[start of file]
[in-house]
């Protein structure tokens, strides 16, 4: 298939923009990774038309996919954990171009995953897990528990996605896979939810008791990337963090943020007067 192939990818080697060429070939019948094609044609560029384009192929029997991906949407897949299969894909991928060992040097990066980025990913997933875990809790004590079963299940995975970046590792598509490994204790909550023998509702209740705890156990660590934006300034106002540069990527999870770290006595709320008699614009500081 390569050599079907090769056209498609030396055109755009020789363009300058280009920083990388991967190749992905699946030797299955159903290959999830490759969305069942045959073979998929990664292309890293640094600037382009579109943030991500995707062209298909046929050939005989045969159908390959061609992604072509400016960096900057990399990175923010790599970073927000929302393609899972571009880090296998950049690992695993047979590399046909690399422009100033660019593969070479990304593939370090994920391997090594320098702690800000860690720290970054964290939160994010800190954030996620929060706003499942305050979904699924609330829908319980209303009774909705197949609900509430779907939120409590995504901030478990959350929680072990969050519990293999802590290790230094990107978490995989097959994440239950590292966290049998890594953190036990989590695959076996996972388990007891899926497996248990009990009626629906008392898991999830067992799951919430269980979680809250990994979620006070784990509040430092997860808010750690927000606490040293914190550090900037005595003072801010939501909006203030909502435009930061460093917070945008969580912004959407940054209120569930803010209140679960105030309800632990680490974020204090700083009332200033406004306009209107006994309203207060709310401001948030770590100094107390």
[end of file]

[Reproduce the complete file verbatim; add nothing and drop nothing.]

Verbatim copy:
[in-house]
């Protein structure tokens, strides 16, 4: 298939923009990774038309996919954990171009995953897990528990996605896979939810008791990337963090943020007067 192939990818080697060429070939019948094609044609560029384009192929029997991906949407897949299969894909991928060992040097990066980025990913997933875990809790004590079963299940995975970046590792598509490994204790909550023998509702209740705890156990660590934006300034106002540069990527999870770290006595709320008699614009500081 390569050599079907090769056209498609030396055109755009020789363009300058280009920083990388991967190749992905699946030797299955159903290959999830490759969305069942045959073979998929990664292309890293640094600037382009579109943030991500995707062209298909046929050939005989045969159908390959061609992604072509400016960096900057990399990175923010790599970073927000929302393609899972571009880090296998950049690992695993047979590399046909690399422009100033660019593969070479990304593939370090994920391997090594320098702690800000860690720290970054964290939160994010800190954030996620929060706003499942305050979904699924609330829908319980209303009774909705197949609900509430779907939120409590995504901030478990959350929680072990969050519990293999802590290790230094990107978490995989097959994440239950590292966290049998890594953190036990989590695959076996996972388990007891899926497996248990009990009626629906008392898991999830067992799951919430269980979680809250990994979620006070784990509040430092997860808010750690927000606490040293914190550090900037005595003072801010939501909006203030909502435009930061460093917070945008969580912004959407940054209120569930803010209140679960105030309800632990680490974020204090700083009332200033406004306009209107006994309203207060709310401001948030770590100094107390």